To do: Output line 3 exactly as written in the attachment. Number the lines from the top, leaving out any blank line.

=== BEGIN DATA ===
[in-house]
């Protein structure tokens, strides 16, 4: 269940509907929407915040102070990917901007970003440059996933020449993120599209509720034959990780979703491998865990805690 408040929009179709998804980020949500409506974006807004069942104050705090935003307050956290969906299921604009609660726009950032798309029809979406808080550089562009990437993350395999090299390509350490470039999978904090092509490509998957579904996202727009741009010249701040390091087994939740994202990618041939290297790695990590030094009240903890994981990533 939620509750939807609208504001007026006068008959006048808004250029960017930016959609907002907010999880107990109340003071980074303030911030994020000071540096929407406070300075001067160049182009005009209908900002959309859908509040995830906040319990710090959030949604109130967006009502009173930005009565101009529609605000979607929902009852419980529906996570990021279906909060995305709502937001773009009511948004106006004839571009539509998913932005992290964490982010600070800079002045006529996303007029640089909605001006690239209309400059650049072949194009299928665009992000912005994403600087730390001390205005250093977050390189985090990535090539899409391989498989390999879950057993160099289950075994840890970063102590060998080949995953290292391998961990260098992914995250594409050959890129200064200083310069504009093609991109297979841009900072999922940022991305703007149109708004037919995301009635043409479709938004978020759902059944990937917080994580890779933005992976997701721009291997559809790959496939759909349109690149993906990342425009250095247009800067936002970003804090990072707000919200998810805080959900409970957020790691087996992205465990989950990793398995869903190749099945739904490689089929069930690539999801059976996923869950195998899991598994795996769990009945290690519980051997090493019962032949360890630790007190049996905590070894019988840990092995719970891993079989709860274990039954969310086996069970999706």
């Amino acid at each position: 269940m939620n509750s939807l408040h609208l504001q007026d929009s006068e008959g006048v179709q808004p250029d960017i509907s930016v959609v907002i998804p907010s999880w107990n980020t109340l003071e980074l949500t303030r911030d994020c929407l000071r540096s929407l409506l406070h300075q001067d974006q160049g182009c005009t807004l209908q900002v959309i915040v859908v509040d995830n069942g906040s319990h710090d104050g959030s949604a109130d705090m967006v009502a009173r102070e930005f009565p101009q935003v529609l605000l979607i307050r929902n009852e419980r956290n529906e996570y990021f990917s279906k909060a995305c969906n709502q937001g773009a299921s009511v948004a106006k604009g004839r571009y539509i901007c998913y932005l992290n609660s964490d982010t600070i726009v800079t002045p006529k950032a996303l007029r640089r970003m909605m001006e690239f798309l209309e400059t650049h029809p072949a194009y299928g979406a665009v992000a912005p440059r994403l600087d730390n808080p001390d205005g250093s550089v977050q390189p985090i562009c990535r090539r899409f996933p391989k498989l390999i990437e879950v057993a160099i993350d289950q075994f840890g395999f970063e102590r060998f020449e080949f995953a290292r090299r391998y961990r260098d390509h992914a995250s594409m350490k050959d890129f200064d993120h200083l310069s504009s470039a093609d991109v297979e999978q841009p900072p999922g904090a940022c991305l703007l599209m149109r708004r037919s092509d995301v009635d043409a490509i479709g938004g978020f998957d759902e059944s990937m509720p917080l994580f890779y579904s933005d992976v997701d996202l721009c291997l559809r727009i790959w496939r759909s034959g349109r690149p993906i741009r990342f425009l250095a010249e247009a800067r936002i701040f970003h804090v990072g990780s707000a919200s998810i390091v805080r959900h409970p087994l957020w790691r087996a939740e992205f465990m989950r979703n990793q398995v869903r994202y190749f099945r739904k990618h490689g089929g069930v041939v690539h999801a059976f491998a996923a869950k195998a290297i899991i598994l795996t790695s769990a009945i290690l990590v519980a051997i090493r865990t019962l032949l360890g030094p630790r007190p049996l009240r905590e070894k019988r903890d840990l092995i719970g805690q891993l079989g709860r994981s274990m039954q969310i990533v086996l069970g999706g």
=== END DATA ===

């Amino acid at each position: 269940m939620n509750s939807l408040h609208l504001q007026d929009s006068e008959g006048v179709q808004p250029d960017i509907s930016v959609v907002i998804p907010s999880w107990n980020t109340l003071e980074l949500t303030r911030d994020c929407l000071r540096s929407l409506l406070h300075q001067d974006q160049g182009c005009t807004l209908q900002v959309i915040v859908v509040d995830n069942g906040s319990h710090d104050g959030s949604a109130d705090m967006v009502a009173r102070e930005f009565p101009q935003v529609l605000l979607i307050r929902n009852e419980r956290n529906e996570y990021f990917s279906k909060a995305c969906n709502q937001g773009a299921s009511v948004a106006k604009g004839r571009y539509i901007c998913y932005l992290n609660s964490d982010t600070i726009v800079t002045p006529k950032a996303l007029r640089r970003m909605m001006e690239f798309l209309e400059t650049h029809p072949a194009y299928g979406a665009v992000a912005p440059r994403l600087d730390n808080p001390d205005g250093s550089v977050q390189p985090i562009c990535r090539r899409f996933p391989k498989l390999i990437e879950v057993a160099i993350d289950q075994f840890g395999f970063e102590r060998f020449e080949f995953a290292r090299r391998y961990r260098d390509h992914a995250s594409m350490k050959d890129f200064d993120h200083l310069s504009s470039a093609d991109v297979e999978q841009p900072p999922g904090a940022c991305l703007l599209m149109r708004r037919s092509d995301v009635d043409a490509i479709g938004g978020f998957d759902e059944s990937m509720p917080l994580f890779y579904s933005d992976v997701d996202l721009c291997l559809r727009i790959w496939r759909s034959g349109r690149p993906i741009r990342f425009l250095a010249e247009a800067r936002i701040f970003h804090v990072g990780s707000a919200s998810i390091v805080r959900h409970p087994l957020w790691r087996a939740e992205f465990m989950r979703n990793q398995v869903r994202y190749f099945r739904k990618h490689g089929g069930v041939v690539h999801a059976f491998a996923a869950k195998a290297i899991i598994l795996t790695s769990a009945i290690l990590v519980a051997i090493r865990t019962l032949l360890g030094p630790r007190p049996l009240r905590e070894k019988r903890d840990l092995i719970g805690q891993l079989g709860r994981s274990m039954q969310i990533v086996l069970g999706g």